Is the MOCHA Project Management Model Right for Your Team?

One simple change, comprehensive results.

By Alyssa Zacharias  •   May 28, 2024  •   7 min read

Unclear role designations often lead to misunderstandings and task overlap during a project’s execution. The MOCHA model is a role clarification framework that ensures everyone knows what to work on and who to contact for questions and approval.

Read on to discover why MOCHA project management might be the change your team needs to improve project outcomes, collaboration efforts, and cross-functional communication.

Understanding MOCHA project management

The MOCHA framework defines key project roles: Manager, Owner, Consultant, Helper, and Approver. The method clarifies each team member’s responsibility so you don’t have task crossover and misunderstandings about personal expectations. For instance, without clear definitions, a creative director might delegate tasks when that’s the project leader’s job.

Here’s a quick definition of each MOCHA label:

  • Manager: Oversees the project and communicates directly with the Owner, holding them accountable and providing support.
  • Owner: Owns the project, delegating tasks and ensuring deliverables align with stakeholder needs.
  • Consultant: Offers their subject matter expertise to advise the team but doesn’t take an active role in task work.
  • Helper: Performs tasks assigned by the Manager and Owner.
  • Approver: Signs off on the project and makes high-level decisions.

MOCHA is similar to the RACI framework (responsible, accountable, consulted, informed) in that it assigns labels to team members to clarify roles. But MOCHA is slightly more detailed and defined—for example, the MOCHA decision-maker is the Approver, while RACI doesn’t have a clear-cut decision-maker.

Why use the MOCHA method?

On top of clarifying roles, adopting the MOCHA method lets you define:

  • Communication procedures: Knowing everyone’s roles means teammates better understand who to contact for what information.
  • Task dependencies: The Consultant has to confirm technical details before the Approver views the project, for instance.
  • Professional growth opportunities: Helpers can see the authority hierarchy more clearly.

When roles are well-defined, you avoid confusion and maintain a faster pace. For example, a team using MOCHA understands that the Manager oversees the Owner and only steps in when there’s a major issue. This means the Manager can focus their efforts on reviewing the project’s progress instead of micromanaging.

Two more benefits of using MOCHA are saving time and improving collaboration. Say you’re a Helper who needs to ask a tech-related question. With the MOCHA model, you know to ask the Consultant rather than another Helper, so you don’t waste time chatting with the wrong person. And teamwork is more cohesive because there are fewer frustrating misunderstandings and hiccups (since people aren’t stepping on each other’s toes).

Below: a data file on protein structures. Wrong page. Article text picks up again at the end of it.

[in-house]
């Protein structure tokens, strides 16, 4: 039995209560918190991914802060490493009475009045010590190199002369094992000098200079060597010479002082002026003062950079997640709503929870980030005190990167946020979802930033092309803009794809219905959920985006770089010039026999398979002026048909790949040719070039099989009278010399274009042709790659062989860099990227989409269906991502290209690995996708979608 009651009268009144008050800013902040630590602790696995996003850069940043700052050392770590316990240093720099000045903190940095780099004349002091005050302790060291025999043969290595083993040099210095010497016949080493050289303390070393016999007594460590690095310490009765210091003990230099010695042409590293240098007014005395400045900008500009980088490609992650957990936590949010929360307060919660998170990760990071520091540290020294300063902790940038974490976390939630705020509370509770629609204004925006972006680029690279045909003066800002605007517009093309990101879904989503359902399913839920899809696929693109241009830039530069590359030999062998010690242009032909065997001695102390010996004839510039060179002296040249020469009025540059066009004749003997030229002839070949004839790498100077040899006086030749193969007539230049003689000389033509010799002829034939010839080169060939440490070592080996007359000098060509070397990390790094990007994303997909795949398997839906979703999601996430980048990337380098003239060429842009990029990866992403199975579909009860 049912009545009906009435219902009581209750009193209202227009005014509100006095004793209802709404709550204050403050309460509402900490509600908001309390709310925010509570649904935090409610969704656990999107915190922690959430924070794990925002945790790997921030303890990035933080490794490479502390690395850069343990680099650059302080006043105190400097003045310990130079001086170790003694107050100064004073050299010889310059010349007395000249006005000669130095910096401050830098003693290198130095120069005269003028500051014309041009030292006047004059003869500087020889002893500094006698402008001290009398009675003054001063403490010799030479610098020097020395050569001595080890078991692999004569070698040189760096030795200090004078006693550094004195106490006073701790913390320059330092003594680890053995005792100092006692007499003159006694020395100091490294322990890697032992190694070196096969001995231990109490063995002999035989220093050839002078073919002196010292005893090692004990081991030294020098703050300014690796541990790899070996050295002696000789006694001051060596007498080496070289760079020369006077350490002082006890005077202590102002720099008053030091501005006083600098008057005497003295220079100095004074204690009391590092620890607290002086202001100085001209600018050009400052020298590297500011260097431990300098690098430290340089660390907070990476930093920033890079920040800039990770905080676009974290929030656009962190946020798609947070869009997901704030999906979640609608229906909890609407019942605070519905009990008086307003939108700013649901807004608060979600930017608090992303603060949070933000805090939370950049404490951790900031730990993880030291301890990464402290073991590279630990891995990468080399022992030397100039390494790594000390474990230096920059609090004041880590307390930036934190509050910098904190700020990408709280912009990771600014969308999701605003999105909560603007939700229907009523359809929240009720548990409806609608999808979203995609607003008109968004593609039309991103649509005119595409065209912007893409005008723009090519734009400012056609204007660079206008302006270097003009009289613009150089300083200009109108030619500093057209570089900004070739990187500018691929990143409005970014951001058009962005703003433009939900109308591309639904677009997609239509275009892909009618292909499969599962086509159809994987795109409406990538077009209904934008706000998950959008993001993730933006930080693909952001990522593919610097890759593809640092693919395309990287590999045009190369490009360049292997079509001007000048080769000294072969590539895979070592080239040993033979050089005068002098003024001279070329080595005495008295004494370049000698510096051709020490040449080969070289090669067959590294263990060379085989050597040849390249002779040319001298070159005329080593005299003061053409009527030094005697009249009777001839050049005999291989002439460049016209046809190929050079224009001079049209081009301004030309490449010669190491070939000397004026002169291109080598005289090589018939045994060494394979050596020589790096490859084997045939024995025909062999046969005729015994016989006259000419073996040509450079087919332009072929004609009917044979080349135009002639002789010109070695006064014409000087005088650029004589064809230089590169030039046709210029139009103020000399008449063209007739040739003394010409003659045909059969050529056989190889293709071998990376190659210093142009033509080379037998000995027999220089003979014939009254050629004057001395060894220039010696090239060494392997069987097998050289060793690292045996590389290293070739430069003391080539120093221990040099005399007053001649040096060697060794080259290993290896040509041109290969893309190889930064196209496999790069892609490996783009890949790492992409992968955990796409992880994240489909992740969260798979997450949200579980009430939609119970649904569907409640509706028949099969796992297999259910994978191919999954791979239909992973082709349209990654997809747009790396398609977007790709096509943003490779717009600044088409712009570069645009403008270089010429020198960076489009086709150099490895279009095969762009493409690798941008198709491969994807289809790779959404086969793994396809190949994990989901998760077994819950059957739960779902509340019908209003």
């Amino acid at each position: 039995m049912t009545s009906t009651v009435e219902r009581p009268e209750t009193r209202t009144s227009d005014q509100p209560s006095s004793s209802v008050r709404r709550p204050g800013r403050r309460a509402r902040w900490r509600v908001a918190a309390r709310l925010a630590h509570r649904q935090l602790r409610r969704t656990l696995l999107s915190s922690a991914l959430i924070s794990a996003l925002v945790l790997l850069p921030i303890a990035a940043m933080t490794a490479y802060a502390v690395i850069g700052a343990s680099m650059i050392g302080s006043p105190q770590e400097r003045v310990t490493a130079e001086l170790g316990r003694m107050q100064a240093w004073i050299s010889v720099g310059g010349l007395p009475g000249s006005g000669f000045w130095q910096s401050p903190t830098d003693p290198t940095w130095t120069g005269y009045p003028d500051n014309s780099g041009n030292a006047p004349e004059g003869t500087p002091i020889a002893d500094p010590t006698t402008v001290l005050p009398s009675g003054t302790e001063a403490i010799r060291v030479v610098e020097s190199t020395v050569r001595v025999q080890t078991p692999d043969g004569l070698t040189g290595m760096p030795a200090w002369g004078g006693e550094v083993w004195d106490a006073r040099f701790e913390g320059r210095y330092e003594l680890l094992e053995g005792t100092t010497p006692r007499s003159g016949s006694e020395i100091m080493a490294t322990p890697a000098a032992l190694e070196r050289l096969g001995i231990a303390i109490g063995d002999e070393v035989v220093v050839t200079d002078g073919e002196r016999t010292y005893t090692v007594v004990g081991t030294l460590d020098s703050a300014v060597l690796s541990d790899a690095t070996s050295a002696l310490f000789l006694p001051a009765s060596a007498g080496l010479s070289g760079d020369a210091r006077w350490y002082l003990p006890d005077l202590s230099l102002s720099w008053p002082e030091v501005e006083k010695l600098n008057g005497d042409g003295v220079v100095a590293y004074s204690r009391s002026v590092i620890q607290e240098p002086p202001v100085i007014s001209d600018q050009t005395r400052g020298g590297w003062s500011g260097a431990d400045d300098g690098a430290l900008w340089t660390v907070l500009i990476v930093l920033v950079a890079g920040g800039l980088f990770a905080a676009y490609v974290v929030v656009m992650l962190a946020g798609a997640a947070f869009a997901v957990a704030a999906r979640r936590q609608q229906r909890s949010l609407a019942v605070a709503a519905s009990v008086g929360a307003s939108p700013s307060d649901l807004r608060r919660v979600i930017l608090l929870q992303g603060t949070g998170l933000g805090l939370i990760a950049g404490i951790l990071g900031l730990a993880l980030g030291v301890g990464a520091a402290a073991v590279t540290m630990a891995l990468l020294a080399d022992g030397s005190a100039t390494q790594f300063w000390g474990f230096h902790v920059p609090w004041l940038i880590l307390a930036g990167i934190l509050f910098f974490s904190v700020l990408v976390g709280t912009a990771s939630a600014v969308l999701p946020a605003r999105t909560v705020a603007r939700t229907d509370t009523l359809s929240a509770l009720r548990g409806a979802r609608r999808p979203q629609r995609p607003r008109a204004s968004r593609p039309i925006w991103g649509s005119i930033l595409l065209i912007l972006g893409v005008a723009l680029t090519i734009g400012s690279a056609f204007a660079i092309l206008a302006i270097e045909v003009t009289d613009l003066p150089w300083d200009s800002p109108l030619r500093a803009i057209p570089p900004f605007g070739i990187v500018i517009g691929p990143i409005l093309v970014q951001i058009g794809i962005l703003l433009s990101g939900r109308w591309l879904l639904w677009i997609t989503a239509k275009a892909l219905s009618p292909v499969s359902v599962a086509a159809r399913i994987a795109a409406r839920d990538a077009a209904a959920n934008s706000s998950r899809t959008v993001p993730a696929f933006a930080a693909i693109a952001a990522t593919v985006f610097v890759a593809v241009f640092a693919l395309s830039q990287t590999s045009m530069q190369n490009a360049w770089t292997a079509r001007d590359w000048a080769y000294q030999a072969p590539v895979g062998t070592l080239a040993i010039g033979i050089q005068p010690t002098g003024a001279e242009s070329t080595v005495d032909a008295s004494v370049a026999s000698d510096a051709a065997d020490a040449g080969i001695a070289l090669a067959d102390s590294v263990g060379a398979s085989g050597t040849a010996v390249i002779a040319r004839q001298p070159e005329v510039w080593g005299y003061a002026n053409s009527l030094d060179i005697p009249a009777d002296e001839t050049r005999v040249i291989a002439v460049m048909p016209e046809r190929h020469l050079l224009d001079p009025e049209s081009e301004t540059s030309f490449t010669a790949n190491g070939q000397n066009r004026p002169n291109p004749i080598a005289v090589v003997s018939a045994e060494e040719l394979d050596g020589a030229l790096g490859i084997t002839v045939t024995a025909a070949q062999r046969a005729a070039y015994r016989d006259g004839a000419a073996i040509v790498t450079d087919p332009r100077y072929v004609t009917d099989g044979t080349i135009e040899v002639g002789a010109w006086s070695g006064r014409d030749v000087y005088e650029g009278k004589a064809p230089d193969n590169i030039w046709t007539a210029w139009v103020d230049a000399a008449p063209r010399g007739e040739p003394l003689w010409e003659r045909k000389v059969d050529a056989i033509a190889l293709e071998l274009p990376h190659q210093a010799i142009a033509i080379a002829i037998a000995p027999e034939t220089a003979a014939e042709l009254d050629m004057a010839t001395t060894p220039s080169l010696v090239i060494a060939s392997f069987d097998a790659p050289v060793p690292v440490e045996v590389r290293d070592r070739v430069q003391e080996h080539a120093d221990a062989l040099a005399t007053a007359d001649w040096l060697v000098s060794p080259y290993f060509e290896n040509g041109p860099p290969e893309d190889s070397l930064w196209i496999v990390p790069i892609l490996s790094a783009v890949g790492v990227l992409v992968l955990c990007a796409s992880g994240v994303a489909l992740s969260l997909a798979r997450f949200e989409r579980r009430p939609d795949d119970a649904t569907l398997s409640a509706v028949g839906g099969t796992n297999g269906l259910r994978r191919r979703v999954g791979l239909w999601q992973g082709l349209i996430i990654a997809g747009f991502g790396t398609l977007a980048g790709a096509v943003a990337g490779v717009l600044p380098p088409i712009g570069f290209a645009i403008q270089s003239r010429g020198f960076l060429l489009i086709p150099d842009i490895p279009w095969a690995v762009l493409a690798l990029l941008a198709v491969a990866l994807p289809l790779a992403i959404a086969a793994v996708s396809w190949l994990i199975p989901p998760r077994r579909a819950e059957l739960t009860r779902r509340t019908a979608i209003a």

How to use MOCHA project management in the workplace

Here’s how MOCHA might look, using a content marketing project example:

  • Manager: Tyler (marketing manager)
  • Owner: Mei (head of marketing)
  • Consultant: Tony (SEO specialist)
  • Helper: A team of 20 content writers, graphic designers, and editors
  • Approver: Dahlia (marketing director)

Tyler builds a project plan with Mei, then monitors her work and asks occasional questions as she takes ownership and responsibility of the project. A structured project status meeting agenda works well for this, allowing them to discuss updates and roadblocks quickly.

Mei delegates work to her content team and answers their questions. Using Fellow, Mei stays in touch with Helpers and assigns them action items like “Review and refine blog posts” that carry over into their project management software.

Mei also connects with Tony, the Consultant. They hop on a call to discuss SEO details she relays to her team via the meeting’s AI transcription.

With Fellow, a team of 20 content creators can access actionable meeting dialogue without attending—which means Mei doesn’t have to coordinate a meeting with nearly two dozen people.

Once the project is complete, Dahlia (the marketing director) gives the final check to ensure it’s on time and within budget, then approves it. 

Thanks to the MOCHA model, the team breezed through project execution.

Implementing the MOCHA method: 7 tips

Inspired by Dahlia and her team’s success? Follow these seven tips when you try the MOCHA model with your team.

As a senior exec, you might not plan most projects (other than high-level initiatives, perhaps). Share this guide with your project management team. 

1Define roles and responsibilities

Begin project planning by considering every person involved and how their tasks fit into the MOCHA framework. You want everything clearly defined, so if you prefer flexible job designations (people jumping onto whichever task needs doing), MOCHA isn’t a good fit.

This step is easiest when you have similar past projects to reflect on. Use this data to get an idea of the tasks involved and key players.